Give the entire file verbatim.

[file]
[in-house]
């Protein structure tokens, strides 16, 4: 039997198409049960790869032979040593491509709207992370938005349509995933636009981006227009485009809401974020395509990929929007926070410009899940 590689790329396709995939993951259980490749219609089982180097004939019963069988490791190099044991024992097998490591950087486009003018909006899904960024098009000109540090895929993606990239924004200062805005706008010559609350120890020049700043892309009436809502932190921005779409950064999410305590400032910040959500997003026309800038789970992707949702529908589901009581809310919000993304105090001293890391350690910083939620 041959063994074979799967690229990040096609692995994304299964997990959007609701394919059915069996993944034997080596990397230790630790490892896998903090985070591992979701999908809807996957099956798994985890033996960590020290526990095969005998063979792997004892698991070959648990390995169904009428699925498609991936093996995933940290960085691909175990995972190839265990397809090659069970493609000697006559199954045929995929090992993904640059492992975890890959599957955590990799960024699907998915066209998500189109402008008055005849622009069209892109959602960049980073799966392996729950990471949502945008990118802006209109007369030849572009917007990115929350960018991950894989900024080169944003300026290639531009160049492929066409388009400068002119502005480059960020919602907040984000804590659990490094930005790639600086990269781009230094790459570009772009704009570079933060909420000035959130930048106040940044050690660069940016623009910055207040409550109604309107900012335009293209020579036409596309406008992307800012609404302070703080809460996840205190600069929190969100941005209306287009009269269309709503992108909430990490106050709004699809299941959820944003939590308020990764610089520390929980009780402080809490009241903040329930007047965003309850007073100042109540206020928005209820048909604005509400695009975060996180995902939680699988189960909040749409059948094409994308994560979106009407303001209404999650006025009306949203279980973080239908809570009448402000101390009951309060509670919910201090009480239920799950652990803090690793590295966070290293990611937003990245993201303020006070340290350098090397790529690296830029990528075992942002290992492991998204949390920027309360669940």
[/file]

[in-house]
């Protein structure tokens, strides 16, 4: 039997198409049960790869032979040593491509709207992370938005349509995933636009981006227009485009809401974020395509990929929007926070410009899940 590689790329396709995939993951259980490749219609089982180097004939019963069988490791190099044991024992097998490591950087486009003018909006899904960024098009000109540090895929993606990239924004200062805005706008010559609350120890020049700043892309009436809502932190921005779409950064999410305590400032910040959500997003026309800038789970992707949702529908589901009581809310919000993304105090001293890391350690910083939620 041959063994074979799967690229990040096609692995994304299964997990959007609701394919059915069996993944034997080596990397230790630790490892896998903090985070591992979701999908809807996957099956798994985890033996960590020290526990095969005998063979792997004892698991070959648990390995169904009428699925498609991936093996995933940290960085691909175990995972190839265990397809090659069970493609000697006559199954045929995929090992993904640059492992975890890959599957955590990799960024699907998915066209998500189109402008008055005849622009069209892109959602960049980073799966392996729950990471949502945008990118802006209109007369030849572009917007990115929350960018991950894989900024080169944003300026290639531009160049492929066409388009400068002119502005480059960020919602907040984000804590659990490094930005790639600086990269781009230094790459570009772009704009570079933060909420000035959130930048106040940044050690660069940016623009910055207040409550109604309107900012335009293209020579036409596309406008992307800012609404302070703080809460996840205190600069929190969100941005209306287009009269269309709503992108909430990490106050709004699809299941959820944003939590308020990764610089520390929980009780402080809490009241903040329930007047965003309850007073100042109540206020928005209820048909604005509400695009975060996180995902939680699988189960909040749409059948094409994308994560979106009407303001209404999650006025009306949203279980973080239908809570009448402000101390009951309060509670919910201090009480239920799950652990803090690793590295966070290293990611937003990245993201303020006070340290350098090397790529690296830029990528075992942002290992492991998204949390920027309360669940």